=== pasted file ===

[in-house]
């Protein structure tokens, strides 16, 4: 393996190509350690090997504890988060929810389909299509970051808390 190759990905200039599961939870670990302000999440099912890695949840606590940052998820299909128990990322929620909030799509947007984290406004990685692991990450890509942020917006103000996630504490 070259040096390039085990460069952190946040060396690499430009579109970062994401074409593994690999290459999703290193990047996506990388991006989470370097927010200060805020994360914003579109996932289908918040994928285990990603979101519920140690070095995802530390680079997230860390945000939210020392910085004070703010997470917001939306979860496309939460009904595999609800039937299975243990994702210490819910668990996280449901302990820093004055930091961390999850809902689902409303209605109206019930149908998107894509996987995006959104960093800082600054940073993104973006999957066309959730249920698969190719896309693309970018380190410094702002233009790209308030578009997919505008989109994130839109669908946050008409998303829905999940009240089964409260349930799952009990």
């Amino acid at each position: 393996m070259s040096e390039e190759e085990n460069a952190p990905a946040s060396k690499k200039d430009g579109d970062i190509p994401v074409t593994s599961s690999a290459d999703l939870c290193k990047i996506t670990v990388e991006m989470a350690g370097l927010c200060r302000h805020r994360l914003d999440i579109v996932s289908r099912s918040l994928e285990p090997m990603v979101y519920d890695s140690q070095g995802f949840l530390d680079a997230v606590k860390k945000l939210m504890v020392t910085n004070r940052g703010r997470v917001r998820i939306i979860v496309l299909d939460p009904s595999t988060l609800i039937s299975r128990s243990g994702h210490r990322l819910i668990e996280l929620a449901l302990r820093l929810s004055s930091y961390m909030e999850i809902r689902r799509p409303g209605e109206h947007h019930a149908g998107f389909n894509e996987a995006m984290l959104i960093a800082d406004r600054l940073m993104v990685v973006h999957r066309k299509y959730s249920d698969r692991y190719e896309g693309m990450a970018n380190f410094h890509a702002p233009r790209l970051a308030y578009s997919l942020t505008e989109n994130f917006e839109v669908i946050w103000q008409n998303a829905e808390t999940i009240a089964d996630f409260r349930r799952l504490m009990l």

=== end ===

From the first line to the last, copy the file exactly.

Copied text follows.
[in-house]
């Protein structure tokens, strides 16, 4: 393996190509350690090997504890988060929810389909299509970051808390 190759990905200039599961939870670990302000999440099912890695949840606590940052998820299909128990990322929620909030799509947007984290406004990685692991990450890509942020917006103000996630504490 070259040096390039085990460069952190946040060396690499430009579109970062994401074409593994690999290459999703290193990047996506990388991006989470370097927010200060805020994360914003579109996932289908918040994928285990990603979101519920140690070095995802530390680079997230860390945000939210020392910085004070703010997470917001939306979860496309939460009904595999609800039937299975243990994702210490819910668990996280449901302990820093004055930091961390999850809902689902409303209605109206019930149908998107894509996987995006959104960093800082600054940073993104973006999957066309959730249920698969190719896309693309970018380190410094702002233009790209308030578009997919505008989109994130839109669908946050008409998303829905999940009240089964409260349930799952009990």
């Amino acid at each position: 393996m070259s040096e390039e190759e085990n460069a952190p990905a946040s060396k690499k200039d430009g579109d970062i190509p994401v074409t593994s599961s690999a290459d999703l939870c290193k990047i996506t670990v990388e991006m989470a350690g370097l927010c200060r302000h805020r994360l914003d999440i579109v996932s289908r099912s918040l994928e285990p090997m990603v979101y519920d890695s140690q070095g995802f949840l530390d680079a997230v606590k860390k945000l939210m504890v020392t910085n004070r940052g703010r997470v917001r998820i939306i979860v496309l299909d939460p009904s595999t988060l609800i039937s299975r128990s243990g994702h210490r990322l819910i668990e996280l929620a449901l302990r820093l929810s004055s930091y961390m909030e999850i809902r689902r799509p409303g209605e109206h947007h019930a149908g998107f389909n894509e996987a995006m984290l959104i960093a800082d406004r600054l940073m993104v990685v973006h999957r066309k299509y959730s249920d698969r692991y190719e896309g693309m990450a970018n380190f410094h890509a702002p233009r790209l970051a308030y578009s997919l942020t505008e989109n994130f917006e839109v669908i946050w103000q008409n998303a829905e808390t999940i009240a089964d996630f409260r349930r799952l504490m009990l």